With a relatively unstable dividend, and a poor history of shrinking dividends, it's even more important to see if EPS are growing. Strong earnings per share (EPS) growth might encourage our interest in the company despite fluctuating dividends, which is why it's great to see United Laboratories International Holdings has grown its earnings per share at 88% per annum over the past five years. Earnings per share have grown rapidly, and the company is retaining a majority of its earnings. We think this is ideal from an investment perspective, if the company is able to reinvest these earnings effectively.

Conclusion

To summarise, shareholders should always check that United Laboratories International Holdings's dividends are affordable, that its dividend payments are relatively stable, and that it has decent prospects for growing its earnings and dividend. Firstly, we like that United Laboratories International Holdings has low and conservative payout ratios. Second, earnings per share have been essentially flat, and its history of dividend payments is chequered - having cut its dividend at least once in the past. United Laboratories International Holdings performs highly under this analysis, although it falls slightly short of our exacting standards. At the right valuation, it could be a solid dividend prospect.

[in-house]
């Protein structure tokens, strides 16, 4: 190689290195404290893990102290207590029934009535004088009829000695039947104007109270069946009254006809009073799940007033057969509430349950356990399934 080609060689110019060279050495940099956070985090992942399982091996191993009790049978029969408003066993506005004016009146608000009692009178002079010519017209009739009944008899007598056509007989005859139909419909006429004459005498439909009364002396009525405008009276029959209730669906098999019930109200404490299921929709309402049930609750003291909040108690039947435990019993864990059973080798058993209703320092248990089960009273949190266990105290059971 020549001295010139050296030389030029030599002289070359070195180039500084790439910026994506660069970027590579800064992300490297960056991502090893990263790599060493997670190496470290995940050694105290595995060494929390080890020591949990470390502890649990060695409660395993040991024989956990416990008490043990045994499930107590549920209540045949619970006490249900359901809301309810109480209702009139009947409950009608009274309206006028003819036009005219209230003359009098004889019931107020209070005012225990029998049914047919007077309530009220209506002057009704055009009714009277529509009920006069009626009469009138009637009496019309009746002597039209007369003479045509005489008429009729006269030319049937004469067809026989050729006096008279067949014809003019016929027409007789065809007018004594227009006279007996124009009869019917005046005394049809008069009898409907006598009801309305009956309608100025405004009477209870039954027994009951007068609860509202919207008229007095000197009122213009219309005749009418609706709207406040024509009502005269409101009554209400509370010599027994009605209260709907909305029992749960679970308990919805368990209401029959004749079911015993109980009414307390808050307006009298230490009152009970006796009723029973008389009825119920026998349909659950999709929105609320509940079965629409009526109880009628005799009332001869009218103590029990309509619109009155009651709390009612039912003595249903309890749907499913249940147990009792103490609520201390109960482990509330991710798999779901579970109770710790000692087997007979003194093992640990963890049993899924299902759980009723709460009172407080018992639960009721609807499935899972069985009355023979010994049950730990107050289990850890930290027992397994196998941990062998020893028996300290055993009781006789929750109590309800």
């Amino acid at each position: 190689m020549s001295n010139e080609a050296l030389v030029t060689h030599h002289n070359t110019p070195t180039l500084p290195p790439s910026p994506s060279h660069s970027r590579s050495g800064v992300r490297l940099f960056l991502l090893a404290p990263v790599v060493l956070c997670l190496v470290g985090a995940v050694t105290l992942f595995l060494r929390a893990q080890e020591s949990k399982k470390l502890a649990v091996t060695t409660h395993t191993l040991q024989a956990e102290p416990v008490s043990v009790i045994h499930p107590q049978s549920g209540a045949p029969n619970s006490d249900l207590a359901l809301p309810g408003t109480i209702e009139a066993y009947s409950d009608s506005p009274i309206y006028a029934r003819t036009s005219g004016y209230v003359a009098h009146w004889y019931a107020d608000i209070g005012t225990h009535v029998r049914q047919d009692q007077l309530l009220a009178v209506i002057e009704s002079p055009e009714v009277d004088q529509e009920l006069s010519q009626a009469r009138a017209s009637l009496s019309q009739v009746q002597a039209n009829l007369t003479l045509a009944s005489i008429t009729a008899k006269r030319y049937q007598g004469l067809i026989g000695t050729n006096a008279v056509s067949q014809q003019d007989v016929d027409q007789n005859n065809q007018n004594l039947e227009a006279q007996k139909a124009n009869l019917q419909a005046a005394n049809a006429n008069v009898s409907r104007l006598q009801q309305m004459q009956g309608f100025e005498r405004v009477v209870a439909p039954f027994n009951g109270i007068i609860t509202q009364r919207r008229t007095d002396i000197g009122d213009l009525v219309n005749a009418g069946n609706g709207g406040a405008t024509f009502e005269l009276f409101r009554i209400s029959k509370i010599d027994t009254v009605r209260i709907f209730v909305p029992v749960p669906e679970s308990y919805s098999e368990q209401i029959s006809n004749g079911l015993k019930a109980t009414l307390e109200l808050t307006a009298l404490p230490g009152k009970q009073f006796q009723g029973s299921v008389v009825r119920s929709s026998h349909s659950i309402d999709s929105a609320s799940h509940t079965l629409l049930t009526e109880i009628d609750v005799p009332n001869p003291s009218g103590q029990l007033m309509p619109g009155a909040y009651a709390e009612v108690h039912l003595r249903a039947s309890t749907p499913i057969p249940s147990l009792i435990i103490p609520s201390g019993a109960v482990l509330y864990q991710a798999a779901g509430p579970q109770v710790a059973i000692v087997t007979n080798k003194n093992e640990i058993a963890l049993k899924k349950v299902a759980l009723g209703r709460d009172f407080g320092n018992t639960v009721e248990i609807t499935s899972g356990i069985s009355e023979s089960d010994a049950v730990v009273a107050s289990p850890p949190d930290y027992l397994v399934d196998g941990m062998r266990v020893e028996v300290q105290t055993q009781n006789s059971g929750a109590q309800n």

Companies that are growing earnings tend to be the best dividend stocks over the long term. See what the 7 analysts we track are forecasting for United Laboratories International Holdings for free with public analyst estimates for the company.

We have also put together a list of global stocks with a market capitalisation above $1bn and yielding more 3%.

We aim to bring you long-term focused research analysis driven by fundamental data. Note that our analysis may not factor in the latest price-sensitive company announcements or qualitative material.

If you spot an error that warrants correction, please contact the editor at editorial-team@simplywallst.com. This article by Simply Wall St is general in nature. It does not constitute a recommendation to buy or sell any stock, and does not take account of your objectives, or your financial situation. Simply Wall St has no position in the stocks mentioned. Thank you for reading.